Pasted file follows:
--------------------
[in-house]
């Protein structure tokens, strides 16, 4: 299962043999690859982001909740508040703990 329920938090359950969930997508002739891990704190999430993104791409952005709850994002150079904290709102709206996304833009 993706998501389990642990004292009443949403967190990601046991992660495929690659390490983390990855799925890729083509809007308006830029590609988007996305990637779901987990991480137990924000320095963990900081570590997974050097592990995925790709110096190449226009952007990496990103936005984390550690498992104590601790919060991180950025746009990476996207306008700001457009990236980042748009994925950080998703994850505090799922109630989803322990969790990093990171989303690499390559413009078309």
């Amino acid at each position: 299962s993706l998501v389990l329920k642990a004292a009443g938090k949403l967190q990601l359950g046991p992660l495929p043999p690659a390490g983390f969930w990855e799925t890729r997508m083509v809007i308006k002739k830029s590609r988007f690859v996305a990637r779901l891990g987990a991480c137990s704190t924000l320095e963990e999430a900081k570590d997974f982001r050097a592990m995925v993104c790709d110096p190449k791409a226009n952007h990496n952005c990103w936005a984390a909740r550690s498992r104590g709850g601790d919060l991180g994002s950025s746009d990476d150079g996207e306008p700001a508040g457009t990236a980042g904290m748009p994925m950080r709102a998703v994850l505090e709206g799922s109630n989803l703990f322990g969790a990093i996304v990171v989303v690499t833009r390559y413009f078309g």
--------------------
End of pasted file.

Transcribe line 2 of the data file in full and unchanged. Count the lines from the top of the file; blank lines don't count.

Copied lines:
């Protein structure tokens, strides 16, 4: 299962043999690859982001909740508040703990 329920938090359950969930997508002739891990704190999430993104791409952005709850994002150079904290709102709206996304833009 993706998501389990642990004292009443949403967190990601046991992660495929690659390490983390990855799925890729083509809007308006830029590609988007996305990637779901987990991480137990924000320095963990900081570590997974050097592990995925790709110096190449226009952007990496990103936005984390550690498992104590601790919060991180950025746009990476996207306008700001457009990236980042748009994925950080998703994850505090799922109630989803322990969790990093990171989303690499390559413009078309």